It obviously is, and all this fits together with a compound plausibility and would be beautiful if true, though I don’t know whether it has been generally accepted. The first Greek letter of Eridanus is eta, the long open kind of e, which tends to alternate with a; the Akkadian version of Eridu was Iritu, which suggests a close vowel. The Greeks identified Eridanus with the Po, or an amber-bearing river somewhere northward in Europe, or with the world-encircling river of Ocean, or with a brook near Athens.

Achernar certainly was invisible to the Sumerians in 4000 BC, being even farther south than it is now by, I figure, 25 degrees – only 8 degrees from the south celestial pole. Canopus, which is now at declination -53, was farther south by 6 degrees, so from Sumeria’s latitude of about 30 it briefly peeped no more than a couple of degrees above the horizon. Catching sight of it would have been as much of a feat as it is now from Virginia. Could the great southern Star of Enki have been Rigel or Sirius?

For the Sumerians presumably the world was flat, so the celestial equator itself would have had no meaning for them, except possibly that the Sun rose and set on it, due east and west, at the equinoxes. But these constellations were the ones that struggled up from the southeastern horizon and stood in the south over the Marsh and the sea, and sank to the southwestern horizon. You could well have imagined that their home was Enki’s watery abyss that underlay the world.

That underworld, from which Enki emerged to found Eridu and civilization, was Abzu, and his temple in Eridu was E-Abzu, “house of the abyss.” Yet the word abyss seems to be simple Greek: a-byssos, “no bottom.” Is that another coincidence? Incidentally, since an abyss is not just deep but infinitely deep, it’s a bit of a misnomer when we term the floor of the ocean an “abyssal plain.”

 

3 thoughts on “Watery Abyss”

  1. The idea the watery constellations we currently recognise may have had a very ancient origin is certainly tempting, and has been a subject for speculation since the 19th century, when some of the Mesopotamian cuneiform texts dealing with astronomy were first translated. However there are problems with the concept, judging by the current star and constellation identifications from those cuneiform originals (taken here chiefly from Hermann Hunger & David Pingree’s Astral Sciences in Mesopotamia, published by Brill in 1999, which I think remains the most complete modern scholarly summary of the topic).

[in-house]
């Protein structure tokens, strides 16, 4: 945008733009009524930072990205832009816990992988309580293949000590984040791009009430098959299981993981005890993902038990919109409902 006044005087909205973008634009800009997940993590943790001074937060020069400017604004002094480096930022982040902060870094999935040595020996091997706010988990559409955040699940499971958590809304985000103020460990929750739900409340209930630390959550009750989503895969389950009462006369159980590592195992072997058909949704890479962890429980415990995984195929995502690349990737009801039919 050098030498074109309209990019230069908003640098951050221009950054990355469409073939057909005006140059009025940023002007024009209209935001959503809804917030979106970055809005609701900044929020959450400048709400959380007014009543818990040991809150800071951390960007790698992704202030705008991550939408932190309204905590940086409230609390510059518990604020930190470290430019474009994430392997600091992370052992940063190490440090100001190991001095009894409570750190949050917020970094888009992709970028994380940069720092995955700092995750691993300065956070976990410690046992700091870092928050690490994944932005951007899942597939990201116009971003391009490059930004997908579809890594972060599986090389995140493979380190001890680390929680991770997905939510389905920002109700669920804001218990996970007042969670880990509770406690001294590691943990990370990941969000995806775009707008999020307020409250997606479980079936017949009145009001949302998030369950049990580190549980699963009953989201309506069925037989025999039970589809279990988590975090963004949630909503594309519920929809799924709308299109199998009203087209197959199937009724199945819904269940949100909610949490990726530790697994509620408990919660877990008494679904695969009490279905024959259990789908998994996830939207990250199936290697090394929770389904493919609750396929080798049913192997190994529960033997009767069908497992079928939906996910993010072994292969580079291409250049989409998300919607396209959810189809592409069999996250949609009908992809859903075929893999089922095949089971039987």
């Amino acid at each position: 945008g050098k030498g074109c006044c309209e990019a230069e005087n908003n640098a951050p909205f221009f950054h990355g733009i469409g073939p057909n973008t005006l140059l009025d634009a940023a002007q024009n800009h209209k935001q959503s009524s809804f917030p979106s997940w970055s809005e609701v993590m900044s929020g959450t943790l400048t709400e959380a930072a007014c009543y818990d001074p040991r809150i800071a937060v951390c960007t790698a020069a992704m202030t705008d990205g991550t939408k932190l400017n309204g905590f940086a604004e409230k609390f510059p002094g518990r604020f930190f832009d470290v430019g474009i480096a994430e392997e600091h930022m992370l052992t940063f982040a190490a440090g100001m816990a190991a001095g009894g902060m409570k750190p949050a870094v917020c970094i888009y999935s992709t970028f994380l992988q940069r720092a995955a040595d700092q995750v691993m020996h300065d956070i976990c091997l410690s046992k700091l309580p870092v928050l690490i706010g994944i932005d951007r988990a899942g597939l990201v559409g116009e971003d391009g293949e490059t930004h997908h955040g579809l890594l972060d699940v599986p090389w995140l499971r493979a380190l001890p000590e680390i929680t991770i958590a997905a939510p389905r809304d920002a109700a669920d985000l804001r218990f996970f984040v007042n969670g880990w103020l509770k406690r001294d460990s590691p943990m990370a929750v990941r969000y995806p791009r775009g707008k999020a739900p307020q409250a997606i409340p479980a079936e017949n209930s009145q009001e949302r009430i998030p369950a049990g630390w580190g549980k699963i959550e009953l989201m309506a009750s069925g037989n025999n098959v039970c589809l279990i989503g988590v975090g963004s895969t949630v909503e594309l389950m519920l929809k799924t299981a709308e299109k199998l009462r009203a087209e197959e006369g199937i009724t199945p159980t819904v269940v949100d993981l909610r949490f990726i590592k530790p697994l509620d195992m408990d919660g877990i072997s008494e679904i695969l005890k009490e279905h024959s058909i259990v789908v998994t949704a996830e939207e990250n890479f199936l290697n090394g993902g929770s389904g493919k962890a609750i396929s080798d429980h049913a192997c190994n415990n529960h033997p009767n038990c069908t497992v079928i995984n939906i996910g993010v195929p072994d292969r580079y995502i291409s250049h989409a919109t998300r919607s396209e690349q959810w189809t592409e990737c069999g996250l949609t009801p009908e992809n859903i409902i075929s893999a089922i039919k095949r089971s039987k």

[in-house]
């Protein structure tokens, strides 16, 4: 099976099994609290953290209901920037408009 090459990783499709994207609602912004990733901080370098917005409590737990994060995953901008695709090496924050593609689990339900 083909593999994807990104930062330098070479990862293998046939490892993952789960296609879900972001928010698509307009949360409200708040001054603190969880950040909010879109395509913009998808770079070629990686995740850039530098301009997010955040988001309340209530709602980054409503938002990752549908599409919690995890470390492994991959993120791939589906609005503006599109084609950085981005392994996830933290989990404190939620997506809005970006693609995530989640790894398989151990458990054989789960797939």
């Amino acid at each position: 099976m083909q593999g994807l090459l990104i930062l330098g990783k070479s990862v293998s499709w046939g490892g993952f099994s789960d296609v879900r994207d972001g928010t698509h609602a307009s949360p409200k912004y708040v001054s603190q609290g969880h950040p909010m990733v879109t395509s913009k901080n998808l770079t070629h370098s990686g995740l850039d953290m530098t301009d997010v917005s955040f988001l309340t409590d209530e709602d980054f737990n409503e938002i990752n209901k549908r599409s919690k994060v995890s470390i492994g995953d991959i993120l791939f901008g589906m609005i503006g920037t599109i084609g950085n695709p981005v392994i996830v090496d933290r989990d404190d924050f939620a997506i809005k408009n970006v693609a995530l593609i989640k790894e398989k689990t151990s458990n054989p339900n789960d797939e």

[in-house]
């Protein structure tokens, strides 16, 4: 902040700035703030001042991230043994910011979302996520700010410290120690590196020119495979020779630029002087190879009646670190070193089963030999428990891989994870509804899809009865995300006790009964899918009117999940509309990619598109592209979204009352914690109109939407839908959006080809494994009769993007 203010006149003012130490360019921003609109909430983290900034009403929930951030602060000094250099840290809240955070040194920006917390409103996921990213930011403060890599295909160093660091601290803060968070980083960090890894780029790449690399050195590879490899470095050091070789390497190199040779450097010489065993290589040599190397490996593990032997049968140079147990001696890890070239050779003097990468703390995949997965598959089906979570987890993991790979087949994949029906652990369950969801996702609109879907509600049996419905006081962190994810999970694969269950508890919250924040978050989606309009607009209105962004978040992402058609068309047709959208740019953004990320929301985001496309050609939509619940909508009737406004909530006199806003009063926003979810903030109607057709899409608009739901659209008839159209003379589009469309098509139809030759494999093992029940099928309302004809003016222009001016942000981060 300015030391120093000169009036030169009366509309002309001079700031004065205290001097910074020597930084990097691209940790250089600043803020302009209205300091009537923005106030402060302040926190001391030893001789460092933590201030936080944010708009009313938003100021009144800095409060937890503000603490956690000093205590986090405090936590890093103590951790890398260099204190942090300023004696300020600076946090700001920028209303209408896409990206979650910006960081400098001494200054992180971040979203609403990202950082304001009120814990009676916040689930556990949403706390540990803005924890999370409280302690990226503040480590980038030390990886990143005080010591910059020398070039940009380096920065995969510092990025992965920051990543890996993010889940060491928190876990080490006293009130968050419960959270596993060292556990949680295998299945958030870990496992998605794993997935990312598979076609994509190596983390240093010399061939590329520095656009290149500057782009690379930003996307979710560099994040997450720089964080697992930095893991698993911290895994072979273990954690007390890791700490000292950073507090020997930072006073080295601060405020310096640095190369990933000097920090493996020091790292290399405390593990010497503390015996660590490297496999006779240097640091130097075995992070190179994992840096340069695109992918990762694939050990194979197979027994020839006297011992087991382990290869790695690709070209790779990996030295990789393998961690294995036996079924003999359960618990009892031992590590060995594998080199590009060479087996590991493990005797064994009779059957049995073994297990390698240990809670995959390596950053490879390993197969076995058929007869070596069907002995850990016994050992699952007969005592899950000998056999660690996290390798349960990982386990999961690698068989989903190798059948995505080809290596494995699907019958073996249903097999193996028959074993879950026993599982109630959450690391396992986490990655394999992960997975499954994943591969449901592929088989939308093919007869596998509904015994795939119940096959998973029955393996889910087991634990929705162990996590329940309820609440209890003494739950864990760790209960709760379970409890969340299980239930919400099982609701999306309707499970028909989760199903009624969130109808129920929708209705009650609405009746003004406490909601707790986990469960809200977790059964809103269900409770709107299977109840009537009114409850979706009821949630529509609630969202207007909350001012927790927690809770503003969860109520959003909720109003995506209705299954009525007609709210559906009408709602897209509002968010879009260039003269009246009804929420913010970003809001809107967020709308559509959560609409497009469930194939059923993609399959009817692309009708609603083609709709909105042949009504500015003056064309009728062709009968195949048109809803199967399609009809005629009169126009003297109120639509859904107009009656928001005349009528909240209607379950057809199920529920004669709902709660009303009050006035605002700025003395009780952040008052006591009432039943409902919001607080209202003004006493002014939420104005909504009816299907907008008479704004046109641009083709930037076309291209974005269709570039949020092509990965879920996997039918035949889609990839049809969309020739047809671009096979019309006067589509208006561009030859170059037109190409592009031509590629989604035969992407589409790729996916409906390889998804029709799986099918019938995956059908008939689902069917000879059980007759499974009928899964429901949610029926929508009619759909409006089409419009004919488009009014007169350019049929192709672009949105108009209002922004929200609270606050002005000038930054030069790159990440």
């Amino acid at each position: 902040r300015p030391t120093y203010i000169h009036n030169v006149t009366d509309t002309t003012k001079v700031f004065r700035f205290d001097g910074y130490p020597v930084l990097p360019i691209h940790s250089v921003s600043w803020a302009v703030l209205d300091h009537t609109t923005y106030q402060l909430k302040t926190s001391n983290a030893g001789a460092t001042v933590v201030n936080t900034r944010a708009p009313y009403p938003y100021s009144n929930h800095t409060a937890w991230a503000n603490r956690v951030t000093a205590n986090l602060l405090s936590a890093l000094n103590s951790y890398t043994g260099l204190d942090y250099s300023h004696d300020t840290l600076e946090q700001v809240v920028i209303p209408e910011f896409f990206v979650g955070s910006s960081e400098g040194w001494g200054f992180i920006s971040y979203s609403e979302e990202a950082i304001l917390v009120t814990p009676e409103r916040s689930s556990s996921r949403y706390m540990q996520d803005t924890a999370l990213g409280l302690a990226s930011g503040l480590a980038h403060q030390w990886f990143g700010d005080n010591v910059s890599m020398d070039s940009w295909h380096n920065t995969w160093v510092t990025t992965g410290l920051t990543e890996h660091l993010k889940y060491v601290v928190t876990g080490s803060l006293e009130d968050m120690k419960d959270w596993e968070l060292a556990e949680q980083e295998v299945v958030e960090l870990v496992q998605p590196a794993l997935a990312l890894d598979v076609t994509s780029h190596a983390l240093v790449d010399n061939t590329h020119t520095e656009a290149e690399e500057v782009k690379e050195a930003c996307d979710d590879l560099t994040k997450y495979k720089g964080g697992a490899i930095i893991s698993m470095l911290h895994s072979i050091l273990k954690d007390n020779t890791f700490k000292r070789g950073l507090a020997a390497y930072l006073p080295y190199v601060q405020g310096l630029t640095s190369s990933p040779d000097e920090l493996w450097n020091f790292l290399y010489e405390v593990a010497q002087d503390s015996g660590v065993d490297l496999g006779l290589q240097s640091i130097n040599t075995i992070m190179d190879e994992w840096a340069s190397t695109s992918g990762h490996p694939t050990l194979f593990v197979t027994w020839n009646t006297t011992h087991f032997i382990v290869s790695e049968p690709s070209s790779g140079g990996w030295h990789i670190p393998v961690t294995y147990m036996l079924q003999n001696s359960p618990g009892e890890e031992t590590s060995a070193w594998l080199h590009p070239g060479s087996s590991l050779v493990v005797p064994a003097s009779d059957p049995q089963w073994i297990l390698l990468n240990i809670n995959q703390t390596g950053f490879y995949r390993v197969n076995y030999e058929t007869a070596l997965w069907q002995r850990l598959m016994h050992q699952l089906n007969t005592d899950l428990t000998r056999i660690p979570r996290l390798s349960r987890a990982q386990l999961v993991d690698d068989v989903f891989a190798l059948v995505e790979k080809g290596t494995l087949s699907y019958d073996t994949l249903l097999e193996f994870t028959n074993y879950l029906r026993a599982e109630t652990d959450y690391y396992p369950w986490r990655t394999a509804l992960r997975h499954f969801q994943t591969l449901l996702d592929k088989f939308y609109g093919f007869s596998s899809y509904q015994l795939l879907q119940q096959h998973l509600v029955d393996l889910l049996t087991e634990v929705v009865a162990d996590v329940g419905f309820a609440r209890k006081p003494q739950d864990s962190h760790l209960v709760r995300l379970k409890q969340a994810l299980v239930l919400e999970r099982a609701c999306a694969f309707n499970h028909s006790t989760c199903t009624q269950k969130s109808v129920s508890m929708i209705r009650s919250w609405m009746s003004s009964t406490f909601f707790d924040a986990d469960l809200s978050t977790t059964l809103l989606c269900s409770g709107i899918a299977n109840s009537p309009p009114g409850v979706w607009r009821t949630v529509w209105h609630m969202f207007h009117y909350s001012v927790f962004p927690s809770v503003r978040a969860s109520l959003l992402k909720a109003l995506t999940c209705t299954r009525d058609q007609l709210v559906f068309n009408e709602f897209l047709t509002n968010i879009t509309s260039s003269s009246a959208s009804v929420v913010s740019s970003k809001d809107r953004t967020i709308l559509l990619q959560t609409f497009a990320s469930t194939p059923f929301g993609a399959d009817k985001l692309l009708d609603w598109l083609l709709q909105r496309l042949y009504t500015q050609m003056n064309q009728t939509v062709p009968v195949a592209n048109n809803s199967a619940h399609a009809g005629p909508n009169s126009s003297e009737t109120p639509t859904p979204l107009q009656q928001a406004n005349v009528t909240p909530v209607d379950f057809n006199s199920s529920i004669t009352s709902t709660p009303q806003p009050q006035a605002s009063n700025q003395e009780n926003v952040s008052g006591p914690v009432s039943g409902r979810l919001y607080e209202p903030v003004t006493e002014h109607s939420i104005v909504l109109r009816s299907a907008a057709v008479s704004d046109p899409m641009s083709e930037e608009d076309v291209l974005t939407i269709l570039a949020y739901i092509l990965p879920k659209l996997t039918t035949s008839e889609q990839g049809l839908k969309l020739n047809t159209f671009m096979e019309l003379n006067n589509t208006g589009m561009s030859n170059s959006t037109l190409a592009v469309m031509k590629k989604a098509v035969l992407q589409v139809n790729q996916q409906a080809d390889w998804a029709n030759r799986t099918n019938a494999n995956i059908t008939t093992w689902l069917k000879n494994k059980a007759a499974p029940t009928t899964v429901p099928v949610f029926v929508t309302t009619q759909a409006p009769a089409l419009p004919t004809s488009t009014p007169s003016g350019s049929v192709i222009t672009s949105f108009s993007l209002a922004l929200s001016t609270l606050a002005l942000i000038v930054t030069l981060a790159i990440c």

The Mesopotamian versions of these constellations were:

    * Capricornus = The Goat-Fish.
    * Delphinus = perhaps The Dead Man.
    * Aquarius = The Great One, which had Front and Rear Basket stars, respectively perhaps Phi or maybe Chi Aquarii, and Lambda Piscium.
    * Piscis Austrinus = The Fish.
    * Pisces was split in three:
    * Northeastern Pisces = Anunitu. Anunitu was the name of a humanoid Babylonian childbirth goddess. The constellation though included a Fin (unidentified star or stars), and a Bright Star in the Ribbon of Fish (possibly Eta Piscium), perhaps indicative of a similar appearance to the later Pisces, if with only one fish.
    * Western Pisces + probably Epsilon, Zeta and Theta Pegasi + Alpha Equulei = The Swallow, which had stars for a Head (unidentified) and Tails (plural; maybe Lambda Piscium).
    * Lambda Piscium = possibly The Rear Basket of The Great One, as well as/instead of The Tails of The Swallow.
    * Cetus = no identifiable constellations.
    * Eridanus = no identifiable constellations.
    * Hydra = The Snake.
    * Argo Navis:
    * Carina = no identifiable constellations.
    * Part of Puppis + Pyxis + part of Canis Major + Canis Minor = The Arrow. Curiously, The Arrow was assigned an Elbow (perhaps Alpha Pyxis) and a Left Foot (maybe Pi Puppis).
    * K Puppis + Omega, Delta, Sigma and Epsilon Canis Majoris = probably The Bow. (Hunger & Pingree listed the four CMa stars as being in Canis Minor, and gave Kappa Pup too. From other sources, these seem to be in error, especially as the Greek-letter stars in CMi end with Eta. Alternatively, Kappa CMa, which lies near the modern border with Puppis, may have been intended by their “Kappa Pup”).
    * Part of Puppis + part of Vela = Eridu, which was allocated Hands (Gamma Velorum, perhaps).
    * Eastern Vela = The Harrow.
    * Vela probably including and near Phi Velorum = Ninmah. This was also the name of the goddess who was midwife at the birth of humankind. Her connection here is uncertain, though the constellation possessed a Hand (suggested as Phi Velorum).

    Elsewhere, the Mesopotamians recognised The Crab as our Cancer, and The Barque as probably Epsilon Sagittarii, of their other more likely water-related star patterns. Leaving aside the somewhat stranded Crab, this reduces the identifiable Mesopotamian “Sky Ocean” to just PsA, Cap, southwestern Sgr, maybe Aqr (The Great One’s Baskets could have been caulked for carrying water, if we’re being charitable), and the somewhat isolated northeastern Psc.